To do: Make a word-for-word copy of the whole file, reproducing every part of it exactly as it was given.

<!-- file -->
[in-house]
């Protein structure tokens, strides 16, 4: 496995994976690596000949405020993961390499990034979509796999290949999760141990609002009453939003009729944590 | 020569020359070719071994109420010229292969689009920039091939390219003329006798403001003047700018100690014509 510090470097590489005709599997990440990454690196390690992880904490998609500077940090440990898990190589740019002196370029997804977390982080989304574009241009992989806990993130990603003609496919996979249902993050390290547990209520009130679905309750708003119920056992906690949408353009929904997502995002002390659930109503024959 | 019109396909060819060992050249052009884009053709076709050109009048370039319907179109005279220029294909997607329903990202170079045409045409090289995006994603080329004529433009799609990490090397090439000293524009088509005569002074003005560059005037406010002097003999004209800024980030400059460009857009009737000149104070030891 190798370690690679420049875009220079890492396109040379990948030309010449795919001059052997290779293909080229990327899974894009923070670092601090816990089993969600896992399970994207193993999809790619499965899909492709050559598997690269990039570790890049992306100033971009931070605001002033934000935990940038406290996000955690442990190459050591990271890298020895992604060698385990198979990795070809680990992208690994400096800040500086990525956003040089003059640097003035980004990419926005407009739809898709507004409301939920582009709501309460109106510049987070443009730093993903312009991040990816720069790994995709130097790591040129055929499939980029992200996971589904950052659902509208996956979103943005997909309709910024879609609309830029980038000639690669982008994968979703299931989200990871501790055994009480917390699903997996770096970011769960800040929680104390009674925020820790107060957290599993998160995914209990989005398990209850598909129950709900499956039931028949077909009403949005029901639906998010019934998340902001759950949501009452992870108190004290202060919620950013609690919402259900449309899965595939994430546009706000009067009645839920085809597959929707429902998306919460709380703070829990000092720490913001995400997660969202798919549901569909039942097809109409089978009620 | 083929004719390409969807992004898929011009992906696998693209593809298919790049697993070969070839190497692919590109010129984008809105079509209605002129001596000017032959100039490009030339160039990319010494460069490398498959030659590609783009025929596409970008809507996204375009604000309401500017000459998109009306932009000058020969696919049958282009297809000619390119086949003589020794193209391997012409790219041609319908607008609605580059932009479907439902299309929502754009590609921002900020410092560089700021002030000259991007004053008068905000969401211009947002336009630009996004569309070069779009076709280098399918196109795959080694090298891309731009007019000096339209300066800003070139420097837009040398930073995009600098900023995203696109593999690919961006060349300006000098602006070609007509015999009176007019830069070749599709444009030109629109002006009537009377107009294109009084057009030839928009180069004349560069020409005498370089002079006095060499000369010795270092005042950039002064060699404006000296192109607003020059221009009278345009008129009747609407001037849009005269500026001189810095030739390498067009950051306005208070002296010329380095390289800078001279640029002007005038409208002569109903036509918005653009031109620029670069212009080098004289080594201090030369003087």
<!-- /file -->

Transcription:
[in-house]
């Protein structure tokens, strides 16, 4: 496995994976690596000949405020993961390499990034979509796999290949999760141990609002009453939003009729944590 | 020569020359070719071994109420010229292969689009920039091939390219003329006798403001003047700018100690014509 510090470097590489005709599997990440990454690196390690992880904490998609500077940090440990898990190589740019002196370029997804977390982080989304574009241009992989806990993130990603003609496919996979249902993050390290547990209520009130679905309750708003119920056992906690949408353009929904997502995002002390659930109503024959 | 019109396909060819060992050249052009884009053709076709050109009048370039319907179109005279220029294909997607329903990202170079045409045409090289995006994603080329004529433009799609990490090397090439000293524009088509005569002074003005560059005037406010002097003999004209800024980030400059460009857009009737000149104070030891 190798370690690679420049875009220079890492396109040379990948030309010449795919001059052997290779293909080229990327899974894009923070670092601090816990089993969600896992399970994207193993999809790619499965899909492709050559598997690269990039570790890049992306100033971009931070605001002033934000935990940038406290996000955690442990190459050591990271890298020895992604060698385990198979990795070809680990992208690994400096800040500086990525956003040089003059640097003035980004990419926005407009739809898709507004409301939920582009709501309460109106510049987070443009730093993903312009991040990816720069790994995709130097790591040129055929499939980029992200996971589904950052659902509208996956979103943005997909309709910024879609609309830029980038000639690669982008994968979703299931989200990871501790055994009480917390699903997996770096970011769960800040929680104390009674925020820790107060957290599993998160995914209990989005398990209850598909129950709900499956039931028949077909009403949005029901639906998010019934998340902001759950949501009452992870108190004290202060919620950013609690919402259900449309899965595939994430546009706000009067009645839920085809597959929707429902998306919460709380703070829990000092720490913001995400997660969202798919549901569909039942097809109409089978009620 | 083929004719390409969807992004898929011009992906696998693209593809298919790049697993070969070839190497692919590109010129984008809105079509209605002129001596000017032959100039490009030339160039990319010494460069490398498959030659590609783009025929596409970008809507996204375009604000309401500017000459998109009306932009000058020969696919049958282009297809000619390119086949003589020794193209391997012409790219041609319908607008609605580059932009479907439902299309929502754009590609921002900020410092560089700021002030000259991007004053008068905000969401211009947002336009630009996004569309070069779009076709280098399918196109795959080694090298891309731009007019000096339209300066800003070139420097837009040398930073995009600098900023995203696109593999690919961006060349300006000098602006070609007509015999009176007019830069070749599709444009030109629109002006009537009377107009294109009084057009030839928009180069004349560069020409005498370089002079006095060499000369010795270092005042950039002064060699404006000296192109607003020059221009009278345009008129009747609407001037849009005269500026001189810095030739390498067009950051306005208070002296010329380095390289800078001279640029002007005038409208002569109903036509918005653009031109620029670069212009080098004289080594201090030369003087």